“Hence the delivery of a ton of slabs.”
Timothy nodded. “I’m a good enough shot to stay fed through the winter.” His one real skill, besides tinkering, was hunting. Even now there was a side of venison salting in the barn. “Maybe one of the farmers in town will give me a price for the land. I can’t imagine anyone wanting the house.”
Donal chewed thoughtfully. “What kind of land is it? I’ve seen pasture between here and the sawmill, but you don’t have any livestock.”
“What the Allen land has, besides a very healthy herd of fieldstone, is an abundance of maple trees.” Timothy grimaced and put aside his empty bowl. “My father bought it sight unseen from an agent in Boston.”
“Sugar maples?” Donal’s voice was bright with curiosity.
Timothy nodded. For the first time, he imagined staying on past the spring thaws. If he had a reason besides his father’s failed dream, he’d consider it. If he had a companion, someone to throw in with and pull beside, the choice would make itself. But naturally, he didn’t say so.
He gathered up the bowls and set them in the wooden sink under the pump. He showed Donal the necessary in the lean-to off the barn, and hurried back inside. Most nights he went to sleep as soon as dark fell. Candles had to be shipped from Worcester or dipped at home, and Timothy hadn’t the supplies. By careful calculation, he had enough candles and lamp oil to last until the thaw, if the thaw came as early as it had the year before.
But tonight was Christmas Eve, and he found himself missing the services he’d become accustomed to in Amherst. So he left the lamp burning and fetched a jug from the pantry.
“I’ve no wine, but there’s cider,” he said to Donal. “And I thought I’d read a bit from Matthew. For Christmas, you know.”
“I’ll thank you for the cider, Timothy. But hadn’t you best get down to the church?”
“There aren’t evening services, not here,” Timothy said. He remembered his first winter in Amherst, and his wonder at the evening services with their carols and lights. The Oakhampton Congregational Church was, by comparison, severe and cold. “You must think me an awful heathen.”
“Oh, I’d think that anyway, what with mixing cider and verses,” Donal said solemnly but with the twinkle in his eyes that Timothy was becoming accustomed to with alarming speed. “You read, and I’ll pour, and it’ll be a poor man’s midnight mass.”
So Timothy read from Matthew and they doused the light before spending pleasant time running through their repertoires of carols to find the few they shared in common. They sang “Adeste Fideles” twice when they discovered they both knew the words in English and Latin, and they finished with “Silent Night,” which nothing seemed lovely enough to follow. It was by far the most companionable Christmas Timothy could remember.
Time for sleep arrived with a new problem. Timothy said, “You sleep beside the hearth, Donal. I’ll be warm enough on the other side.” He banked the fire as he spoke.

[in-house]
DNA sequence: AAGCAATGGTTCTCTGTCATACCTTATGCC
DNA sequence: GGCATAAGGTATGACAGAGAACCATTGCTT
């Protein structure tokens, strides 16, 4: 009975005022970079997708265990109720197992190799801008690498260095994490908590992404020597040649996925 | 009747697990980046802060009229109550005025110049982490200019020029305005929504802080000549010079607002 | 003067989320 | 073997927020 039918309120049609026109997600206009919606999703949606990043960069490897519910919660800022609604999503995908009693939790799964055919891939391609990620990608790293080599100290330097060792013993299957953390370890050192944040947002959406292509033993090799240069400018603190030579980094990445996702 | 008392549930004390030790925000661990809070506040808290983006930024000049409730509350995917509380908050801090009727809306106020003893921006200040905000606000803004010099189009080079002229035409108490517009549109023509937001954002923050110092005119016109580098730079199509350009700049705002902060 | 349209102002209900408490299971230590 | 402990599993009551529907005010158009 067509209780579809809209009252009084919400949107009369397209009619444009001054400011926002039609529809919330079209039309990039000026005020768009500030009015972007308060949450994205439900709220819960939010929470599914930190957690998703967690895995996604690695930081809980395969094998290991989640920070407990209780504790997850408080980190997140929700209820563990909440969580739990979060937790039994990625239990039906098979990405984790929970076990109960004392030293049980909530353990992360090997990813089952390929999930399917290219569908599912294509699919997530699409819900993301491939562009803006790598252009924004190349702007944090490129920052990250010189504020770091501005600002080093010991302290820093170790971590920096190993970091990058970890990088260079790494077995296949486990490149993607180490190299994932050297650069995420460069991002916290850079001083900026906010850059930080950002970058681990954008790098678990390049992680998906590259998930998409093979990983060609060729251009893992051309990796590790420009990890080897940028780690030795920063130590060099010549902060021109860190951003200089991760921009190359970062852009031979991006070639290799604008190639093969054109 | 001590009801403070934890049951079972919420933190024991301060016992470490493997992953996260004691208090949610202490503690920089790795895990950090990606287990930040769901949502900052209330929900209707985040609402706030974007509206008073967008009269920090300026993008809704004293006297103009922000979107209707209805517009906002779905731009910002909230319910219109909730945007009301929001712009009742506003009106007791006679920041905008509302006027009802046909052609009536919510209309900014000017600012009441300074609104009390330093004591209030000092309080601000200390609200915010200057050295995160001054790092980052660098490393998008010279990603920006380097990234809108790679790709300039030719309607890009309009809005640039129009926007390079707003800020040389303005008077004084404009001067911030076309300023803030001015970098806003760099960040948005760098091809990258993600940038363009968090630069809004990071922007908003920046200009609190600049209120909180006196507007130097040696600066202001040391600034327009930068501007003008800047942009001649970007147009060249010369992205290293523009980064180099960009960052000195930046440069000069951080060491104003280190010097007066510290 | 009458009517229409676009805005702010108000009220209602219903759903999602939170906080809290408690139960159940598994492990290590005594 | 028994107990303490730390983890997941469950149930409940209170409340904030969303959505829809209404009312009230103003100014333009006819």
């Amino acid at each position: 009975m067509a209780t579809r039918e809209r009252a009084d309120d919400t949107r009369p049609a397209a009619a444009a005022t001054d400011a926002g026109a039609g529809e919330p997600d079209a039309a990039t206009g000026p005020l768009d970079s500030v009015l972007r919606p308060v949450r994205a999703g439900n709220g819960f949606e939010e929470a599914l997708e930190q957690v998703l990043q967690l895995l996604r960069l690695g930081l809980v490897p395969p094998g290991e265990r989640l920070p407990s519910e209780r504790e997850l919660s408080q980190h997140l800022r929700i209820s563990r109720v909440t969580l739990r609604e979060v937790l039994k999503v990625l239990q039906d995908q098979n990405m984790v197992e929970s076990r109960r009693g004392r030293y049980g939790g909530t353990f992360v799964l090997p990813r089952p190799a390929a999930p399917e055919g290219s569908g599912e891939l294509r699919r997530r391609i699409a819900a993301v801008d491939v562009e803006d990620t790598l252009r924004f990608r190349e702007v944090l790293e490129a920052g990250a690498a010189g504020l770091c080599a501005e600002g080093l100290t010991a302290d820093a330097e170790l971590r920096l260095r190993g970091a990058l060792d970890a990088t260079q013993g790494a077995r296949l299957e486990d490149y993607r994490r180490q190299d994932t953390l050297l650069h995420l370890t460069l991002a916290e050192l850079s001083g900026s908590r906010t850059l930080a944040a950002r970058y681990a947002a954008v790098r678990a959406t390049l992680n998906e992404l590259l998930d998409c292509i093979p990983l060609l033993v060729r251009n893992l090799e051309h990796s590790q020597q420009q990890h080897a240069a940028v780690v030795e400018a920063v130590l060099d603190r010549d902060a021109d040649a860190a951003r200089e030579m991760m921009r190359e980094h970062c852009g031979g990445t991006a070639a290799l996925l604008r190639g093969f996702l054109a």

“Afraid to bed down with an Irishman, are you?” Donal teased. He didn’t press, but unrolled Timothy’s blankets alongside his own.
“Don’t be silly,” Timothy huffed. He shed his boots in the ruddy glow of the hearth’s embers and rolled up in his heavy blankets.
“Can’t believe your Ma didn’t even leave you a bed,” Donal said.
Timothy honestly hadn’t considered it before. “She expected me to follow her and my sisters to Boston right away.” Now he thought he might not follow at all. “Perhaps we should build a bed, if we’re staying the winter.”
Donal, halfway through wrestling his way out of his own boots, went still with one foot in midair. “Are we, then?”
Timothy froze. The fellow-feeling he experienced with Donal, such a welcome amplification of his sentiments for his dearest school friends wasn’t, he realized, entirely common. A thousand responses galloped through his brain as he tried to decide what to say.
He waited too long, for Donal dropped beside him, one boot on and one boot off, and leaned in close. “My cousin, the one I fell out with? He wasn’t blood kin. Do you know what I mean?”
Timothy did. His thoughts and emotions lined up the way his plans for the kitchen pump had done: tidy and pure and pointing clearly the way forward. In that moment, he knew what to say. “Go to sleep, Donal. We’ll figure everything out in the morning.”
Note: The images in this post come from two publications of the local historical society of my little Massachusetts village (pictured in 1900). They are, of course, of a much later vintage than the tale of Timothy and Donals’ first Christmas together. The sawmill in the second picture was operated by the same family for over a century and a half before its roof collapsed in a snowstorm in 1955. The photograph shows the kid of slabs Timothy bought to heat the Folly. The house in the last picture is the Folly as it appeared in the 1930s, a century after its completion in 1836.
Before dawn and after dark, Lee Benoit is a writer of queer fiction, some contemporary, some speculative, some historical. During the daylight hours she is a professor of sociology & anthropology. In the old days, Lee traveled the world doing field research. Nowadays, she lives in the middle of a New England hayfield where being a two-spirit single parent provides more than enough excitement. Lee also paints watercolors, bakes wild-yeast sourdough bread, and shares her bed with a pair of cats and an abjectly adoring hound-retriever mutt. Whenever she gets itchy feet and misses the world of research and advocacy, Lee invents a new world in her head and takes notes on what happens there. Visit Lee at http://leebenoittales.com